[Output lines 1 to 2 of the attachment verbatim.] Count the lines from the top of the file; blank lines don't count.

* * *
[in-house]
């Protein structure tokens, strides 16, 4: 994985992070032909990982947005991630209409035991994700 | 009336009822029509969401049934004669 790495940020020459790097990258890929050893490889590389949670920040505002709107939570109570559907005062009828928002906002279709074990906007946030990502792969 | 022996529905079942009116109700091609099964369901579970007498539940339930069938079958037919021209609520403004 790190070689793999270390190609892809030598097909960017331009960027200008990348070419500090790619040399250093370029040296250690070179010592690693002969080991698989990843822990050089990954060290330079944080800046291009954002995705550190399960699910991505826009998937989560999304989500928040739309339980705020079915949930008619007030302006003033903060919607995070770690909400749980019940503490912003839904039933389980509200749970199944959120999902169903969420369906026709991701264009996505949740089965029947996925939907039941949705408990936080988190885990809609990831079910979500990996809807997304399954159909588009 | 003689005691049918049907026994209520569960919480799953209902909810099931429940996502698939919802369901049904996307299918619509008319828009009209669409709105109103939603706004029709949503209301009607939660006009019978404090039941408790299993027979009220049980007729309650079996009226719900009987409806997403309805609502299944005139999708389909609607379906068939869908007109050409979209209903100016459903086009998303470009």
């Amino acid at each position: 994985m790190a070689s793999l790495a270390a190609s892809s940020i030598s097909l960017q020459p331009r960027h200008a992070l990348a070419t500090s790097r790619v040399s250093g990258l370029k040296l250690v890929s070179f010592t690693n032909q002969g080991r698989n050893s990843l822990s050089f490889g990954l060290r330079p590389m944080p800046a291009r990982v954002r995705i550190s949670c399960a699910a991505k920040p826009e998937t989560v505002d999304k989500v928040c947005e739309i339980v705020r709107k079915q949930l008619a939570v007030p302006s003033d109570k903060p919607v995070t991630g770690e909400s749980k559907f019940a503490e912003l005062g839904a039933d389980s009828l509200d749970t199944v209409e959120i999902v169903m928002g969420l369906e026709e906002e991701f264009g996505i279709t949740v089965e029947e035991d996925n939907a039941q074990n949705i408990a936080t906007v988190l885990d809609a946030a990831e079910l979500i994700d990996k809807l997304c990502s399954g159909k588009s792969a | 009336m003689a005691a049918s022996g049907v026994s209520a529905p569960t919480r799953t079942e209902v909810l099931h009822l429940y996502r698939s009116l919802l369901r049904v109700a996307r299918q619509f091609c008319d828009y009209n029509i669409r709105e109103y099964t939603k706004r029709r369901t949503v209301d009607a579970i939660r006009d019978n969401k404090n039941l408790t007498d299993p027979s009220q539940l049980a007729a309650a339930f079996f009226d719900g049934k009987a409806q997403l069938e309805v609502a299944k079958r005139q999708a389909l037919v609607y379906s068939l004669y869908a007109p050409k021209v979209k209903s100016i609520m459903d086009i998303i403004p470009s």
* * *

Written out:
[in-house]
């Protein structure tokens, strides 16, 4: 994985992070032909990982947005991630209409035991994700 | 009336009822029509969401049934004669 790495940020020459790097990258890929050893490889590389949670920040505002709107939570109570559907005062009828928002906002279709074990906007946030990502792969 | 022996529905079942009116109700091609099964369901579970007498539940339930069938079958037919021209609520403004 790190070689793999270390190609892809030598097909960017331009960027200008990348070419500090790619040399250093370029040296250690070179010592690693002969080991698989990843822990050089990954060290330079944080800046291009954002995705550190399960699910991505826009998937989560999304989500928040739309339980705020079915949930008619007030302006003033903060919607995070770690909400749980019940503490912003839904039933389980509200749970199944959120999902169903969420369906026709991701264009996505949740089965029947996925939907039941949705408990936080988190885990809609990831079910979500990996809807997304399954159909588009 | 003689005691049918049907026994209520569960919480799953209902909810099931429940996502698939919802369901049904996307299918619509008319828009009209669409709105109103939603706004029709949503209301009607939660006009019978404090039941408790299993027979009220049980007729309650079996009226719900009987409806997403309805609502299944005139999708389909609607379906068939869908007109050409979209209903100016459903086009998303470009």